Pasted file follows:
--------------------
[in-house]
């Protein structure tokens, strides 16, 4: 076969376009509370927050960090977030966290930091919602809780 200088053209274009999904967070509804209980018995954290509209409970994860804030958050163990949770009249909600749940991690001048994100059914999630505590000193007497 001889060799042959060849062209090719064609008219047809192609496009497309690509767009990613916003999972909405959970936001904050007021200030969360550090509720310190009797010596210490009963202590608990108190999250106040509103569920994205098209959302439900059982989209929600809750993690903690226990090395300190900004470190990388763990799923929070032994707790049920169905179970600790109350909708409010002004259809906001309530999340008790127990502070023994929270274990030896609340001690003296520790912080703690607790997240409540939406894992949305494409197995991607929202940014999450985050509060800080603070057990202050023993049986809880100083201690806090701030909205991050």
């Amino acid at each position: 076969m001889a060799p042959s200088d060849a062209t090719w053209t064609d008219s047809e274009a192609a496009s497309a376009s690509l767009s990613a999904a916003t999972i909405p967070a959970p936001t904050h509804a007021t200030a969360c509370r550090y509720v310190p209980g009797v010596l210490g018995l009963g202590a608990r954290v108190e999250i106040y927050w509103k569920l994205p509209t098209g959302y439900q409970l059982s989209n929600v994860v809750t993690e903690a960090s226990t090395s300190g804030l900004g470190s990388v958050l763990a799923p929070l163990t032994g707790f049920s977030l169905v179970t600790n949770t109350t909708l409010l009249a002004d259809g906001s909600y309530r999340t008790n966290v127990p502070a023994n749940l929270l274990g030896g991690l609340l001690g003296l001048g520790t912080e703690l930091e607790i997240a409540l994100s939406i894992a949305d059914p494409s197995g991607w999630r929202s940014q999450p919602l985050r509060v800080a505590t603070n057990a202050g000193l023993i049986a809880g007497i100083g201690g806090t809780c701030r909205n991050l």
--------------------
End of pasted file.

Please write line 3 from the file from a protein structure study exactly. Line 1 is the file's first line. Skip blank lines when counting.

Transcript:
């Amino acid at each position: 076969m001889a060799p042959s200088d060849a062209t090719w053209t064609d008219s047809e274009a192609a496009s497309a376009s690509l767009s990613a999904a916003t999972i909405p967070a959970p936001t904050h509804a007021t200030a969360c509370r550090y509720v310190p209980g009797v010596l210490g018995l009963g202590a608990r954290v108190e999250i106040y927050w509103k569920l994205p509209t098209g959302y439900q409970l059982s989209n929600v994860v809750t993690e903690a960090s226990t090395s300190g804030l900004g470190s990388v958050l763990a799923p929070l163990t032994g707790f049920s977030l169905v179970t600790n949770t109350t909708l409010l009249a002004d259809g906001s909600y309530r999340t008790n966290v127990p502070a023994n749940l929270l274990g030896g991690l609340l001690g003296l001048g520790t912080e703690l930091e607790i997240a409540l994100s939406i894992a949305d059914p494409s197995g991607w999630r929202s940014q999450p919602l985050r509060v800080a505590t603070n057990a202050g000193l023993i049986a809880g007497i100083g201690g806090t809780c701030r909205n991050l």